Elephant Hawk Moth Facts

Scientific Name: Deilephila elpenor

Elephant hawk moth

sandra standbridge / Getty Images

The elephant hawk moth (Deilephila elpenor) gets its common name for the caterpillar's resemblance to an elephant's trunk. Hawk moths are also known as sphinx moths because the caterpillar resembles the Great Sphinx of Giza when resting, with legs held off the surface and head bowed as if in prayer.

Fast Facts: Elephant Hawk Moth

  • Scientific Name: Deilephila elpenor
  • Common Names: Elephant hawk moth, large elephant hawk moth
  • Basic Animal Group: Invertebrate
  • Size: 2.4-2.8 inches
  • Lifespan: 1 year
  • Diet: Herbivore
  • Habitat: Palearctic region
  • Population: Abundant
  • Conservation Status: Not Evaluated

Description

The elephant hawk moth starts life as a glossy green egg that hatches into a yellow or green caterpillar. Eventually, the larva molts into a brownish-gray caterpillar with spots near its head and a backward curving "horn" at the back. Fully grown larvae measure up to 3 inches long. The caterpillar forms a speckled brown pupa that hatches into the adult moth. The moth measures between 2.4 and 2.8 inches in width.

While some hawk moths display dramatic sexual dimorphism, male and female elephant hawk moths are difficult to distinguish. They are the same size as each other, but the males tend to be more deeply colored. Elephant hawk moths are olive brown with pink wing margins, pink lines, and a white dot on the top of each forewing. The head and body of the moth are olive brown and pink, too. While a hawk moth does not have particularly feathery antennae, it does have an extremely long proboscis ("tongue").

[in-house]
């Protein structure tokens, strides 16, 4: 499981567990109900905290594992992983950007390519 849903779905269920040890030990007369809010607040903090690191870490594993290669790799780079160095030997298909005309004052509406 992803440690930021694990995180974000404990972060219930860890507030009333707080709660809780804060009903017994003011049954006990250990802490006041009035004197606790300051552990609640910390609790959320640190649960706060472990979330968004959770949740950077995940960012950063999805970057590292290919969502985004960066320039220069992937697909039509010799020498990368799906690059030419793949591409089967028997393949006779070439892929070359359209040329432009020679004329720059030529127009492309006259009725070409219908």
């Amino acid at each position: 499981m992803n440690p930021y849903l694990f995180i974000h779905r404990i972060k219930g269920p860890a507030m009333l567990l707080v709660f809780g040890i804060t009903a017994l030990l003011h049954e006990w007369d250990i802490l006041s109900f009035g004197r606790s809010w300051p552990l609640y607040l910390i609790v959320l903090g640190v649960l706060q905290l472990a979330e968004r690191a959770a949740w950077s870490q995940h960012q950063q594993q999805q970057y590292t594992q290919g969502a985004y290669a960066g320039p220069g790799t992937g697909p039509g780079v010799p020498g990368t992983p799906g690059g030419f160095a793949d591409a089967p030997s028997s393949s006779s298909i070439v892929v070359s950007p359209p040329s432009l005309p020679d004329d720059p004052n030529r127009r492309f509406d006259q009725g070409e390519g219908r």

The large elephant hawk moth may be confused with the small elephant hawk moth (Deilephila porcellus). The two species share a common habitat, but the small elephant hawk moth is smaller (1.8 to 2.0 inches), more pink than olive, and has a checkerboard pattern on its wings. The caterpillars look similar, but the small elephant hawk moth larvae lack a horn.

Small elephant hawk moth
The small elephant hawk moth is closely related to the large elephant hawk moth. Svdmolen / Creative Commons Attribution-Share Alike 3.0

Habitat and Distribution

The elephant hawk moth is particularly common in Great Britain, but it occurs throughout the palearctic region, including all of Europe and Asia as far east as Japan.

Diet

Caterpillars eat a variety of plants, including rosebay willowherb (Epilobium angustifolium), bedstraw (genus Galium), and garden flowers, such as lavender, dahlia, and fuchsia. Elephant hawk moths are nocturnal feeders that forage for flower nectar. The moth hovers over the flower rather than landing on it and extends its long proboscis to suck up nectar.

Behavior

Because they need to find flowers at night, elephant hawk moths have exceptional color vision in the dark. They also use their sense of smell to find food. The moth is a swift flyer, attaining speeds up to 11 mph, but it cannot fly when it's windy. It feeds from dusk until dawn and then rests for the day near its final food source.